Directed by: Peyton Reed
Written by: Chris McKenna, Erik Sommers, Paul Rudd, Andrew Barrer, Gabriel Ferrari
Starring: Paul Rudd, Evangeline Lilly, Michael Douglas, Laurence Fishburne, Hannah John-Kamen, Michael Peña, Walter Goggins, Michelle Pfeiffer
Released: July 5, 2018
Grade: B

Ant Man and the Wasp
There’s no denying the success of the films in the Marvel Cinematic Universe over the past decade.  There have been 19 films which have grossed just under $17 billion USD at the worldwide box-office.  That said, there’s one gap which has become more noticeable in recent years.  While there are plenty of supporting roles for female actors, the title character in every Marvel film has been a man – Iron Man, Spider-Man, Ant-Man, The Incredible Hulk, Thor, Captain America, Doctor Strange and Black Panther.  Zoe Saldana was terrific in Guardians of the Galaxy but that was a “team” title and if we’re being picky, Chris Pratt still had top billing.

The streak finally comes to and end with Ant-Man and the Wasp.  Well, kind of.  The Wasp has to share the title with her male counterpart.  It’s a film where a viewing (or reviewing) of earlier movies is strongly recommended.  There are many references to events that took place in Ant-Man (released in 2015) and Captain America: Civil War (released in 2016).  For starters, the film opens with Ant-Man under house arrest by the authorities after some bad stuff which took place in Civil War.

This is a busy sequel with numerous sub-plots in play.  Renowned physicist Hank Pym (Douglas) lost his wife (Pfeiffer) 30 years ago in the “quantum realm”, some kind of alternate universe where people are really small and other organisms are really big.  Hank thought she was lost forever but evidence suggests she may still be alive and trying to find a way home.  He’s been secretly developing a machine that would allow him to enter the realm and rescue his wife.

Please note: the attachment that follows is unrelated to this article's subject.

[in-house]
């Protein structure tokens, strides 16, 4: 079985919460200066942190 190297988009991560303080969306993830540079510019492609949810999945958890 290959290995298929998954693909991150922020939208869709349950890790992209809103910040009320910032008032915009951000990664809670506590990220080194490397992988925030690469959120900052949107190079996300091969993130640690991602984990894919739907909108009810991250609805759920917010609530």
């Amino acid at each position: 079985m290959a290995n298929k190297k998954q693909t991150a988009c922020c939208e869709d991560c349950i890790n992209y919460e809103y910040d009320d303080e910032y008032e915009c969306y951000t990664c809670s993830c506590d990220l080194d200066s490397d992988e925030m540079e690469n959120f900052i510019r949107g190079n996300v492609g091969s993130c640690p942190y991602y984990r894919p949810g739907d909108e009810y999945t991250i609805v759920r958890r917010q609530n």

Hank may be doing all the hard work but there are two people aware of his activities who are looking to get their hands on his technology.  The first is the aptly named Ghost (John-Kamen), a mysterious woman who has the ability to pass through solid matter.  She’s a tough adversary because she can walk through walls and evade any punch.  The second is a silly, stereotypical villain named Sonny (Goggins).  He comes complete with a team of dumb henchmen and is driven by nothing else but wealth and power.

So where do our two heroes fit into the puzzle?  They’re working alongside Hank Pym to subdue these adversaries and protect his machine.  The film has a similar tone to the earlier flick in that it’s light and comedic.  Paul Rudd gets the best of the one-liners as the likeable Ant-Man.  He humorously comes across as someone better suited to stand-up comedy than saving the world.  Evangeline Lilly reprises her role as the Wasp and is the more serious, level-headed member of the duo given she has so much at stake.

The storyline is too chaotic in places with some elements (such as Ant-Man’s relationship with his daughter) struggling to contribute to the broader narrative.  I also admit to being confused by the scientific and technological references.  Characters talk about their plans but much was going over my head.  There’s a funny gag where even Ant-Man shakes his head with the numerous references to the term “quantum”.

While the screenplay isn't as strong as it could be, the action scenes deliver in a big way.  We’ve got two heroes who can change their size, a villain who can walk through anything, and a remote control that can shrink cars.  It’s a recipe for some cool, fun, creative action pieces.  The visual effects are top-notch and you’ll need to be paying close attention to keep up.

Given the not-so-rosy events that took place at the end of The Avengers: Infinity War, the Marvel Cinematic Universe now takes a break for 8 months and forces us to wait for two very big films – Captain Marvel in March 2019 (with Brie Larson) and the still untitled Avengers follow-up in May 2019.  I’m as interested as anyone to see where this franchise goes next.